An inspection is a visual analysis of the accessible portions of the home and its component systems, such as plumbing, electrical, roofing, structural and cooling/heating systems. An inspector’s report alerts the buyer to potentially expensive and annoying physical defects in the condition of the home. Based on the inspector’s findings and recommendations, the buyer may use the results as an opportunity to probe the seller’s willingness to cure defects. Further, often times buyers may elect to exit the deal for material defects, negotiate a promise from the seller to make needed repairs, or convince the seller to grant a compensatory price reduction.
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Although many buyers tend to hire a single inspector or inspection firm, the inspector may recommend additional expert evaluators based on defects spotted during the inspection. Some inspectors routinely suggest a team, including an electrician, an expert in heating and air conditioning systems, a pool expert, etc. Buyers will want to verify the terms of the inspector’s liability (errors and omissions) policy to be sure it covers damage to property being inspected and the costs of on-the-job injuries befalling the inspector. An inspectors guarantees may not be worth much when the inspector is uninsured and under-capitalized.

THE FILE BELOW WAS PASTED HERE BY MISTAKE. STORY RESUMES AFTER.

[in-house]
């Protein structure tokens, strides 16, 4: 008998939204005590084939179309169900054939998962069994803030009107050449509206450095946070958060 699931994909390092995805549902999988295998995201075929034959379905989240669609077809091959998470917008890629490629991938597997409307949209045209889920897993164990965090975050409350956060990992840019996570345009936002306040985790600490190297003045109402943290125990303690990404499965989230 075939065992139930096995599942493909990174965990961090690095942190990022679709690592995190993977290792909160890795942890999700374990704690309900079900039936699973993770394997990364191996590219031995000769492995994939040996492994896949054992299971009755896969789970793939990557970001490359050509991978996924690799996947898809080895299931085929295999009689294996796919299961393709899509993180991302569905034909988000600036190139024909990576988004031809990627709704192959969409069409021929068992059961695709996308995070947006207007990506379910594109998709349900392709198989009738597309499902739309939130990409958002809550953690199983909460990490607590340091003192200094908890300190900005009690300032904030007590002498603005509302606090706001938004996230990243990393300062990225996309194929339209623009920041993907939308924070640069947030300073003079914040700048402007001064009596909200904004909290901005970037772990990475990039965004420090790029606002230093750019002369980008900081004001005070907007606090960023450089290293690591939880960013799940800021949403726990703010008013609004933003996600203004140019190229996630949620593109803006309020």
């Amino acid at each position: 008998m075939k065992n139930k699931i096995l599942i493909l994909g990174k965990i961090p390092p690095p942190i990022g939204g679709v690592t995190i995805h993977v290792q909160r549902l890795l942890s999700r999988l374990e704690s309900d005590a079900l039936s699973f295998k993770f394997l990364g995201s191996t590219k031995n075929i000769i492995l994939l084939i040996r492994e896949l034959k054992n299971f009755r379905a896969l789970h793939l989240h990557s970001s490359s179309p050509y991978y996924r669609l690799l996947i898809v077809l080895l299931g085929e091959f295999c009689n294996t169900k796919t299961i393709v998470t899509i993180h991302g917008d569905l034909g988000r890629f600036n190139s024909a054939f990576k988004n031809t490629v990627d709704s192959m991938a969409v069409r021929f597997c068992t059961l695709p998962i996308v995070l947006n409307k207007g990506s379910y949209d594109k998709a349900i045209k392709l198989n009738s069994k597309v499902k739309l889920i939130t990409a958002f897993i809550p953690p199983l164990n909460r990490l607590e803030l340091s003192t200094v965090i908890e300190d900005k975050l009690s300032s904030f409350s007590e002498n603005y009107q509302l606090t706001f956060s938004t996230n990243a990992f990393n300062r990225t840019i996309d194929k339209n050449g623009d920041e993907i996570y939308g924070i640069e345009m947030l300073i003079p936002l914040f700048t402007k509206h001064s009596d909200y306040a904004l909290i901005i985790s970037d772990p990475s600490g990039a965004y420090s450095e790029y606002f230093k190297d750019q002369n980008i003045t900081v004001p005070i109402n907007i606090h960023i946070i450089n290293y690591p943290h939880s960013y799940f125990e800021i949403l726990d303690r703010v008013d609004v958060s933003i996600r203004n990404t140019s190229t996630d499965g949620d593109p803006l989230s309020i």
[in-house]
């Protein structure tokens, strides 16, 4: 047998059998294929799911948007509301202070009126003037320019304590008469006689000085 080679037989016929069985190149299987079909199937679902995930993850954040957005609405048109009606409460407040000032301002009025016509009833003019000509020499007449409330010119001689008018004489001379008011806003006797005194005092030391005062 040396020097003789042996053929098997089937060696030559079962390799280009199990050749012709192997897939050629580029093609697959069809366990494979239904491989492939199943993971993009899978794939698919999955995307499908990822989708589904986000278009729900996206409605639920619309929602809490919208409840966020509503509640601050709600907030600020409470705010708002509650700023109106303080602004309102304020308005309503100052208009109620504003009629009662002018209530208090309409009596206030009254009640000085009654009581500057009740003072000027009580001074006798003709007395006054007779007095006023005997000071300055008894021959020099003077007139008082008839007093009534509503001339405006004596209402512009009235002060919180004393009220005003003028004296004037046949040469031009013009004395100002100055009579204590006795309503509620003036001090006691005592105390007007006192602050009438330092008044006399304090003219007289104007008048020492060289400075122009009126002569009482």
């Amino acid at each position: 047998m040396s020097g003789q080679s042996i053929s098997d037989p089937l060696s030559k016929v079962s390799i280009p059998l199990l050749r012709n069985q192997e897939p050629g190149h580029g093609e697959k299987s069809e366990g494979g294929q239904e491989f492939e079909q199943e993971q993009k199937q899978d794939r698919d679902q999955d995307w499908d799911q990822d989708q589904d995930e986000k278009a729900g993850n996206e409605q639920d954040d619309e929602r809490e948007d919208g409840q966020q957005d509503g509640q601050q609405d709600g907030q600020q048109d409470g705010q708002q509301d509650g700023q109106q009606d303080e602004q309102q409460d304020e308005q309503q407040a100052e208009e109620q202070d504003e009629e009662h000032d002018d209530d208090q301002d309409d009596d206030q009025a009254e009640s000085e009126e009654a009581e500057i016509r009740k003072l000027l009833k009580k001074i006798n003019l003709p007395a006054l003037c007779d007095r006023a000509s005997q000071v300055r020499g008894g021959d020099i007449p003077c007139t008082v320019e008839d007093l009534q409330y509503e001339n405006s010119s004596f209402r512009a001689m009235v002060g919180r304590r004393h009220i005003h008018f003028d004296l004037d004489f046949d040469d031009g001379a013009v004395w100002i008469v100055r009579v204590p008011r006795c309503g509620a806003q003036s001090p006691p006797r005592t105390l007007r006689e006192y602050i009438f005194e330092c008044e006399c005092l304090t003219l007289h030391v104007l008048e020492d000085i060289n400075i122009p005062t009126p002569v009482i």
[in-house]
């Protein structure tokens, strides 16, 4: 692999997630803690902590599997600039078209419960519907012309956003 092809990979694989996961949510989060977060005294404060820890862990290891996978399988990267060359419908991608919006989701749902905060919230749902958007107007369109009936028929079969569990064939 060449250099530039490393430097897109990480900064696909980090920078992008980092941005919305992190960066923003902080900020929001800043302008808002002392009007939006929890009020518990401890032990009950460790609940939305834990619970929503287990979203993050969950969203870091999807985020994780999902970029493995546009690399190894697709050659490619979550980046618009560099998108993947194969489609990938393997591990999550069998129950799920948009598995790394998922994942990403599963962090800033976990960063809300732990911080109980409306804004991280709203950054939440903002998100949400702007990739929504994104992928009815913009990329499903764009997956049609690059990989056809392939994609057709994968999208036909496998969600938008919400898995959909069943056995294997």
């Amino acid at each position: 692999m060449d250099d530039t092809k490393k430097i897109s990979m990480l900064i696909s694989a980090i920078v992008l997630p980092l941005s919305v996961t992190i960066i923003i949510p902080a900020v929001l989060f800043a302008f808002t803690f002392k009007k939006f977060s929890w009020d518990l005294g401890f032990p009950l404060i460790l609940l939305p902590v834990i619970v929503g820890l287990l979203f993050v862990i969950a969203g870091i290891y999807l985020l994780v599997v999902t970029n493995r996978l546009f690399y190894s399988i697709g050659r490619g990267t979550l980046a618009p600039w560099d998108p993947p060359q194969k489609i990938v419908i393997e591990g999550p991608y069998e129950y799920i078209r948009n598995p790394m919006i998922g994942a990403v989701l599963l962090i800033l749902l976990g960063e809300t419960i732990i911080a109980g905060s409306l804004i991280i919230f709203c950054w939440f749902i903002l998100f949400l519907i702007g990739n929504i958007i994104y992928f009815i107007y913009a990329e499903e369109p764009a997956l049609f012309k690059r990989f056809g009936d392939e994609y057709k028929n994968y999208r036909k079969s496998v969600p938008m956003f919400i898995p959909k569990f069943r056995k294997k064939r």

Since the buyer will be relying on the inspector’s report and the format and quality of reports varies widely, the buyer should ask to see a typical report prepared by each inspector under consideration. Avoid inspectors whose reports contain little more than warmed over boilerplate or are conclusory, labeling each component, for instance, as being functional or non-functional without detailing defects and the probable cost of cure.
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When Inspections Should Take Place
Buyers seldom order professional inspections before their offers have been accepted. They don’t want to spend the money until the seller is obligated to sell. Home inspections may need to occur several times during the executory period. They buyer will have walked through the property before contracting to buy, but will need to reserve the right to make a more thorough, formal inspection within a week or two after signing the contract. In every case, the buyer needs a final walk-through inspection the day before or day of closing, preferably after the seller as vacated, to ensure any agreed work is complete and no new defects have cropped up; also to confirm that seller has left behind all promised personal property, appliances and fixtures as contracted.
For most buyers, a home purchase is their most important investment. Most all homes will have maintenance issues and conditions--whether they are simple cosmetic fixes or serious functional defects, select a competent, licensed home inspector to help avoid being saddled with expensive and time consuming problems after closing.
If you are thinking of Buying or Selling, call The DuPree Team at Keyes Company. We are here to help you throughout the entire process . 1-833-2-DUPREE